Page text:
This time, a Christmas (and New Year’s) treat. Billy Wilder’s The Apartment.

As the fifties give way to the roaring sixties, C.C. Baxter finds himself slowly climbing the corporate ladder by loaning out his apartment to other executives so they can conduct illicit affairs. However, things quickly become complicated when Baxter finds himself falling for the elevator operator Fran Kubelik.

At time of recording, it was ranked the 113th best movie of all time on the Internet Movie Database.

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Non-Review Review: Last Christmas

Last Christmas certainly has its heart in the right place.

On paper, there’s a lot to recommend Last Christmas. Paul Feig is one of the most reliable comedic directors working today, and his work on films like Spy and A Simple Favour deserve consideration among the best comedies of the decade. Emilia Clarke is coming off an extended run as one of the two primary stars of genuine cultural phenomenon Game of Thrones, and has proven herself a likable romantic lead even in solid-if-unremarkable projects like Me Before You. Tony Golding has charisma to burn, as demonstrated by his supporting turn in Crazy Rich Asians.

Things are looking up.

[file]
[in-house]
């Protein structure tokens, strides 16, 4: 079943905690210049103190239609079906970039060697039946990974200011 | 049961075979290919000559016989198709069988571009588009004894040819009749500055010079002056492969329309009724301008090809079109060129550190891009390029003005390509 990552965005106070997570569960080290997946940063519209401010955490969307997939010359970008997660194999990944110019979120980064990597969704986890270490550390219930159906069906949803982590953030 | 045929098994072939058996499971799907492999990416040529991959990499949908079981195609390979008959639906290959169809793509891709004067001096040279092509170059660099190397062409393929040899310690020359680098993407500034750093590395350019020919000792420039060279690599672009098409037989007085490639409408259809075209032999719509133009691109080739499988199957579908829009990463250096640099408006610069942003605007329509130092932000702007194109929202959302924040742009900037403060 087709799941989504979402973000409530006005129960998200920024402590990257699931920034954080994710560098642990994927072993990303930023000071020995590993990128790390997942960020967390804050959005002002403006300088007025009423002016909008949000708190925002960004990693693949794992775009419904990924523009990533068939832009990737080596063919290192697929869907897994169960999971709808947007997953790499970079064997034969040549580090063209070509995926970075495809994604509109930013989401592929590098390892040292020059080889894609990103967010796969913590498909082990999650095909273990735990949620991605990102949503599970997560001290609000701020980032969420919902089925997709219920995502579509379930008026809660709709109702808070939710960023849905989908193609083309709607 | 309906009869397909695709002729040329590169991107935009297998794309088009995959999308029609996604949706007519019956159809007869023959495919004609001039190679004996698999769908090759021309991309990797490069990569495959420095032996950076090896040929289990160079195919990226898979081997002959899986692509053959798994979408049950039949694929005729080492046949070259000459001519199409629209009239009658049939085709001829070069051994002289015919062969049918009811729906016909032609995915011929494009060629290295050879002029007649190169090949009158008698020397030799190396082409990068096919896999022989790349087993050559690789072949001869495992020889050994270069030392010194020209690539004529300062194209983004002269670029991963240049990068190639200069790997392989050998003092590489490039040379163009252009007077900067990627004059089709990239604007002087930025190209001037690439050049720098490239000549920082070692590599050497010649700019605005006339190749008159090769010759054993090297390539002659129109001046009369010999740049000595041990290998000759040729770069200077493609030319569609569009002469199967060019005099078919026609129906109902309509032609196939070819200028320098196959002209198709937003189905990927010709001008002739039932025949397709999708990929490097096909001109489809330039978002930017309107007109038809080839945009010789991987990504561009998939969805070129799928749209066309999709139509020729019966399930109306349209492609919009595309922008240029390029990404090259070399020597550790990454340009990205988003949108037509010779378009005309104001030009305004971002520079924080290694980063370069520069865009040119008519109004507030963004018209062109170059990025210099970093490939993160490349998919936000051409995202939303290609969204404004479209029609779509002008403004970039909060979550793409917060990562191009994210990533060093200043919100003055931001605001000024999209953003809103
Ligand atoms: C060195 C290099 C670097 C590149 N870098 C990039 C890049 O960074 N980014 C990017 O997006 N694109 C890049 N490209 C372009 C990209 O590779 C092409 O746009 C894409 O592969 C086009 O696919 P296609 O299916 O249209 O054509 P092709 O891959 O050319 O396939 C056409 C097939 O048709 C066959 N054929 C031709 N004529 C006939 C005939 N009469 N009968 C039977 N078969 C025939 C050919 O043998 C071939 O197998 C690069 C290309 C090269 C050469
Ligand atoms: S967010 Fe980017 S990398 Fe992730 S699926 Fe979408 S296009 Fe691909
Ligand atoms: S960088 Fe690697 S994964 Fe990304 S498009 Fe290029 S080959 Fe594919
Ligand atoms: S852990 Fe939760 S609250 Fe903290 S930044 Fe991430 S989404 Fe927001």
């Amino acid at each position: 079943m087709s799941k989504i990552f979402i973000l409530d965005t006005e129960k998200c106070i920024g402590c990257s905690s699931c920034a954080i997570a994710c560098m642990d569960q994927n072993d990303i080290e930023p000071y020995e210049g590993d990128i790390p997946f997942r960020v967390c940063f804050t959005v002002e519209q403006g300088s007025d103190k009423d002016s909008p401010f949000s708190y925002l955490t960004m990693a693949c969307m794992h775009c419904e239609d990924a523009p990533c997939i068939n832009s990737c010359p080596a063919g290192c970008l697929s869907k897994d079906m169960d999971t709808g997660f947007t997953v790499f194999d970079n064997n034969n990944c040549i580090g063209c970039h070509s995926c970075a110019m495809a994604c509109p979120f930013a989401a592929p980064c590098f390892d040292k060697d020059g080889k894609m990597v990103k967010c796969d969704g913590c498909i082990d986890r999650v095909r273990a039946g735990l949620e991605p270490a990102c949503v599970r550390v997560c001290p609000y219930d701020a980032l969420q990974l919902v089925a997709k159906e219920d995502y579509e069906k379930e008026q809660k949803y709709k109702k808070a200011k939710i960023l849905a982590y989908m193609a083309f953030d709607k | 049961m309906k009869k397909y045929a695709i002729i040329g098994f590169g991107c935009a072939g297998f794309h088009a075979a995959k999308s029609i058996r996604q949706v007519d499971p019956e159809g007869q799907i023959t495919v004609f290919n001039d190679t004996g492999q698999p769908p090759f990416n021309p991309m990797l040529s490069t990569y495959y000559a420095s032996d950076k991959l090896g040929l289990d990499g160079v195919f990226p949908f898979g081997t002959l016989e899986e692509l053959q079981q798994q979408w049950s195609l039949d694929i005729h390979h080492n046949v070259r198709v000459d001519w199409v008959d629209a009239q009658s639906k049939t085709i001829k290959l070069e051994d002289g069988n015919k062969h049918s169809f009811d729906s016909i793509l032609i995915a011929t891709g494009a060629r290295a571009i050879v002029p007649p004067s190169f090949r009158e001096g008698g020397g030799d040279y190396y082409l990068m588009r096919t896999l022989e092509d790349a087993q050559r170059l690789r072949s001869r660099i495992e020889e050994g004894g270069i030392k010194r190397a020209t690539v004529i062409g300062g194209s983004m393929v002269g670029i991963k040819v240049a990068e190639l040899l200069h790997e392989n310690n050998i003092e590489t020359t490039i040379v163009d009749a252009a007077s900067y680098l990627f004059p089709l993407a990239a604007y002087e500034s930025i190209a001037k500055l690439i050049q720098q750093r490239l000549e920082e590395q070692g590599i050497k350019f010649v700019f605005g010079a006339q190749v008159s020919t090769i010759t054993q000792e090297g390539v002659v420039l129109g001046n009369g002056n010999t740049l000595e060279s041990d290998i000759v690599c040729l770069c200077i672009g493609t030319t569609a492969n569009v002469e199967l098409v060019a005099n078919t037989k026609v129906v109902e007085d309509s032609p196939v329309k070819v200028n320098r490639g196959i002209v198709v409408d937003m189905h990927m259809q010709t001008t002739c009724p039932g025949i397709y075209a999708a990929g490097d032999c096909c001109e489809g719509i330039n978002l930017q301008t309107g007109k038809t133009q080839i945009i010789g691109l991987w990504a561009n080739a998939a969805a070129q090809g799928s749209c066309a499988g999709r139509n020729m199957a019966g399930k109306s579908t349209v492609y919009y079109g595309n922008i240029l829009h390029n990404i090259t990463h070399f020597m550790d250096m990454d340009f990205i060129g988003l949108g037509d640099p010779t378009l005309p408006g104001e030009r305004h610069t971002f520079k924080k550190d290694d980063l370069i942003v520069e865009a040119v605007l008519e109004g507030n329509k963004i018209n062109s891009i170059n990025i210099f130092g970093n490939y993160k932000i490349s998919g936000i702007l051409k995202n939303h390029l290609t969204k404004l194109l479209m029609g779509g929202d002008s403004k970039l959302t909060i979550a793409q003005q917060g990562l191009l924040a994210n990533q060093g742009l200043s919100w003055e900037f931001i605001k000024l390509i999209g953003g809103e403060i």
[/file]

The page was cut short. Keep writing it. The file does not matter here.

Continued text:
Unfortunately, none of this really coheres as well as it should. Given the talent involved, this comedy should go down a festive treat. While it’s hardly a lump of coal, it is decidedly underwhelming. The problem isn’t a lack of surprises. After all, Last Christmas aspires to comfort rather than novelty. The problem is that Last Christmas is built around the assumption that it has the perfect festive surprise waiting for its eager and bright-eyed audience members to unwrap. Unfortunately, it vastly over-estimates how much some wrapping paper and bow can disguise a familiar outline.

Last Christmas feels far too pedestrian and far too predictable for what it is trying to do. There’s a potentially interesting premise here, but Last Christmas never really tries. It gives up the ghost too early.

Elf help.

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146. Baby Geniuses – Summer of ’99 (-#23)

Hosted by Andrew Quinn and Darren Mooney, and this week with special guest Luke Dunne, The 250 is a (mostly) weekly trip through some of the best (and worst) movies ever made, as voted for by Internet Movie Database Users. New episodes are released every Saturday at 6pm GMT.

This time, continuing our Summer of ’99 season, Bob Clark’s Baby Geniuses.

1999 was a great year for movies, with a host of massively successful (and cult) hits that would define cinema for a next generation. It was also home to some of the very worst: Wild Wild West, Jakob the Liar, Bicentennial Man. However, one bad movie towers about all the others. The Summer of ’99 season would not be complete without folding in the only film from that year to make the IMDb‘s storied Bottom 100 list.

Underneath a skyscraper in Los Angeles, there is nestled a terrible secret. A sinister laboratory is running grotesque experiments on children, hoping to crack open the key to universal knowledge. Only one person can stop them. One of these so-called “baby geniuses”, the self-described “Sly Man”, embarks on a rip-roaring race against time to stop the sinister machinations of his evil great aunt.